So we’ve been home since April 24th and needless to say I wasn’t prepared. During the months leading up to our return to the US, friends and family keep asking the obvious question of what’s your plan for when you get back? For the first time in my life the honest answer was I have no plan, which was a big deal coming from a type A, over planner like myself. While we were gallivanting across SE Asia it was refreshing to have a world of freedom ahead and energizing to think I can do anything. Today officially marks one month of being home, and no income, no car, and endless time, has given me a whole new perspective on life.
Getting to Thailand was an epic journey of two eight hour boat trip days, and then one final bus day to get to Chiang Mai. Knowing that we’d be meeting our friends on the other side kept us optimistic when we wanted to throw our kindles/iPod’s off the boat after playing hours of Word games. And the thought of showing our friends the joys and challenges we’d experienced traveling SE Asia, and getting to live through their fresh, excited traveler eyes was just what we needed to finish out the last two months of our trip.
After being on the road for a month, we decided to just fly to Luang Prabang and stay there. We vetoed anymore bus trips, therefore skipping Vang Vieng and Vientiene. In total, we stayed in Luang Prabang for 12 days, making it our longest stationary destination of the whole trip, and it was just lovely. We arrived to Laos exhausted, cold and sleepless, right after our train back from Sapa to Hanoi. We spent the first 2 days doing as little as possible and basically just leaving our guesthouse to eat. After our recuperation period, we were ready to see what Luang Prabang had to offer.
After Halong Bay, our next mission for overnight trips from Hanoi was to get to Sapa. We checked out all of the packaged tours, but didn’t see any offering the type of trip we were craving. We wanted to get off the tourist trail and have the most authentic experience we could, so decided to go with a highly recommended private guide who was a native Black H’mong. We spent 3 days traveling around Sapa with him, learning about the culture and landscape of the region, and got a chance to sleep in his native village. Definitely worth it. Even if we had to eat weasel…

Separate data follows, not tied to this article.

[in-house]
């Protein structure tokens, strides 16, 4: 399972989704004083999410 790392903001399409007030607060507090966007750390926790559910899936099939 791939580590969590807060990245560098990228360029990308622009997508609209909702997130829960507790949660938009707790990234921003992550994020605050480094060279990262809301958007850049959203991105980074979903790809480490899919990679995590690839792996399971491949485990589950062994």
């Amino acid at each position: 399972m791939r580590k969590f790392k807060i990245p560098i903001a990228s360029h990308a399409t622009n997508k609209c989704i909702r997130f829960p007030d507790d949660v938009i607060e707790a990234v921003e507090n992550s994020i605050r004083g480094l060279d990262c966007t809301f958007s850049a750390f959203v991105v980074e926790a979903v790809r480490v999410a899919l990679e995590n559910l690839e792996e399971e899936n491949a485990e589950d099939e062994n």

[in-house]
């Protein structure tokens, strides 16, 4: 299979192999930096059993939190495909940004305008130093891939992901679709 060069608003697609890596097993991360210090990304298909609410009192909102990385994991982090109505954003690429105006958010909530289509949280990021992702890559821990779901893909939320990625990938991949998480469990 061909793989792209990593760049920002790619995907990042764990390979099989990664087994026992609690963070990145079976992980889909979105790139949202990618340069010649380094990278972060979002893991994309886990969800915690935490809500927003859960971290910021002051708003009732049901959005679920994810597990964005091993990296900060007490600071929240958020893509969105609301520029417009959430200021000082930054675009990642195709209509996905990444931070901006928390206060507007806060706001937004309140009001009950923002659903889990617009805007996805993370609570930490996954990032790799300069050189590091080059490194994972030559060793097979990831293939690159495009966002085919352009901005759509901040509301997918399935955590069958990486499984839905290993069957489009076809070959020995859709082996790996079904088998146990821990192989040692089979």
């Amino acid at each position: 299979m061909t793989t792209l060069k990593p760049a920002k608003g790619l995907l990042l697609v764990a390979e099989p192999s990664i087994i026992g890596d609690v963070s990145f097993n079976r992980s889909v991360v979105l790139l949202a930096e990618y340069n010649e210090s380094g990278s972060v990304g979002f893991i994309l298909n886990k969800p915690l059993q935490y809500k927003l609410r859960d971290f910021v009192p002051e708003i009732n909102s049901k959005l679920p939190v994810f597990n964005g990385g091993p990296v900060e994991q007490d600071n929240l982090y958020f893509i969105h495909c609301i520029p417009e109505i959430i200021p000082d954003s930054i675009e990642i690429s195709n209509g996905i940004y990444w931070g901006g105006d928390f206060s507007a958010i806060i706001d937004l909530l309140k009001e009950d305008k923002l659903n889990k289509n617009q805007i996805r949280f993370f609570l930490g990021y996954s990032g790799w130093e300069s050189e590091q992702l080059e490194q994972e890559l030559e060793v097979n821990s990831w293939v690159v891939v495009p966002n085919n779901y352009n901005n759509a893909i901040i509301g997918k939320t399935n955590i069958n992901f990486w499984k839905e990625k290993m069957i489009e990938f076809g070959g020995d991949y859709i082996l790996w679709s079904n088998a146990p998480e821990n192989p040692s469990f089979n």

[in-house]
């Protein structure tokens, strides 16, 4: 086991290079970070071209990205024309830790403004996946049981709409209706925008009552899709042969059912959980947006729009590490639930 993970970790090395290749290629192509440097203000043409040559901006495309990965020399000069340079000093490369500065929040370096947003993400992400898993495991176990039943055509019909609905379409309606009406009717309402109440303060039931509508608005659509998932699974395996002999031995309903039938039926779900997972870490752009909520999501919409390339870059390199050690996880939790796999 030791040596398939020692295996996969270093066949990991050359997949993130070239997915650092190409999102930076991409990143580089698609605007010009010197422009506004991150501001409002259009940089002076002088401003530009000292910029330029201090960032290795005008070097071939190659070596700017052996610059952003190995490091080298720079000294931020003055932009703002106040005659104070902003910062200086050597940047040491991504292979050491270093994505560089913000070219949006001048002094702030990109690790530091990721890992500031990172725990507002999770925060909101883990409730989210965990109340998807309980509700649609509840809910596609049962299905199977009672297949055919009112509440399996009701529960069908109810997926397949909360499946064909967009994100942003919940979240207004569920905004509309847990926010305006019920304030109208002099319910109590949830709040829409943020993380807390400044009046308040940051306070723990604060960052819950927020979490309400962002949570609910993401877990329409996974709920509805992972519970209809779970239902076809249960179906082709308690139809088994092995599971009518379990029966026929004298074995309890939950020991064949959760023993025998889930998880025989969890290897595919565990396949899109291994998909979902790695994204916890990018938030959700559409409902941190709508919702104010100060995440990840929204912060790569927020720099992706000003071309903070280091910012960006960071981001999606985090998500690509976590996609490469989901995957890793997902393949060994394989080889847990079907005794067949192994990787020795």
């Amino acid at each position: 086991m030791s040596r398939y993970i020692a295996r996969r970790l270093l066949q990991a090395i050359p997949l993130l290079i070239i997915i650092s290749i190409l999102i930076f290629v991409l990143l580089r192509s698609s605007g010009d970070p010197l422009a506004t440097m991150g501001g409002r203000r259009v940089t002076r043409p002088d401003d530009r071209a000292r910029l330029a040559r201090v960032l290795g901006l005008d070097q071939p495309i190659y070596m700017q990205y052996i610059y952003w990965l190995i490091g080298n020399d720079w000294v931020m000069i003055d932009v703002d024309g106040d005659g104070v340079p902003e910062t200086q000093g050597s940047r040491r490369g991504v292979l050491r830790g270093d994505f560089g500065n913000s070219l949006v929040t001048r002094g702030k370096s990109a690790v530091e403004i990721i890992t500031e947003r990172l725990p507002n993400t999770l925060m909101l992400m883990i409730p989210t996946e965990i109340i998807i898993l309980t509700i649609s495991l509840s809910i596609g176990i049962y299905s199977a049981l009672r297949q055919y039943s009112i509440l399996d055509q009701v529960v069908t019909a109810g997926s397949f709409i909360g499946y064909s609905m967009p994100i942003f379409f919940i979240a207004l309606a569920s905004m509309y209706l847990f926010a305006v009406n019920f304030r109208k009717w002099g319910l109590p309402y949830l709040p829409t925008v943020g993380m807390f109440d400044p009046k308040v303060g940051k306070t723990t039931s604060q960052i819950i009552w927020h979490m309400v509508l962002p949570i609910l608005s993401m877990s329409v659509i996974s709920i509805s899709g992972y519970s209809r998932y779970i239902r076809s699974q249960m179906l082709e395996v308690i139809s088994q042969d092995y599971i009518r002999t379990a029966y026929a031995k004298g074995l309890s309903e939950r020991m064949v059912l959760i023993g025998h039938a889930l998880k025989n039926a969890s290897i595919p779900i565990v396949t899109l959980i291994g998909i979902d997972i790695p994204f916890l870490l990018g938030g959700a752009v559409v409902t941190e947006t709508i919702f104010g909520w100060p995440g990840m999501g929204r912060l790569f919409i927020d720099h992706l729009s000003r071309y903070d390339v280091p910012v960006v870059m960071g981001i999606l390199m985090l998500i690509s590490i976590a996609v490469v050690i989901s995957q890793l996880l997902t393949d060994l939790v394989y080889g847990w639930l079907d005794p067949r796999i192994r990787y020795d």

From Hanoi there are two side trips most everyone does: Halong Bay and Sapa. We didn’t want to let the weather stop us from seeing these highly touted sights, so we booked a 2 day 1 night tour of the islands. The weather didn’t exactly cooperate, but we had an interesting trip none the less.
Hoi An is a beautiful town in central Vietnam that we decided to rest in for a few days to recharge our batteries. It’s full of old, historic buildings, lantern lined canals and it’s claim to fame – tailor shops. After reading countless reviews from harsh critics on Lonely Planet forums that the tailors are tourist shams, I was a little apprehensive, but decided to go for it anyways.
Our friends suggested we get out in the Mekong Delta region for a few days, so we connected with a guide they knew and headed out to Ben Tre. The rivers and canals we went to explore were the same ones war boats traveled through at the start of the Vietnam war. The trip was definitely an adventure and we learned some valuable lessons along the way.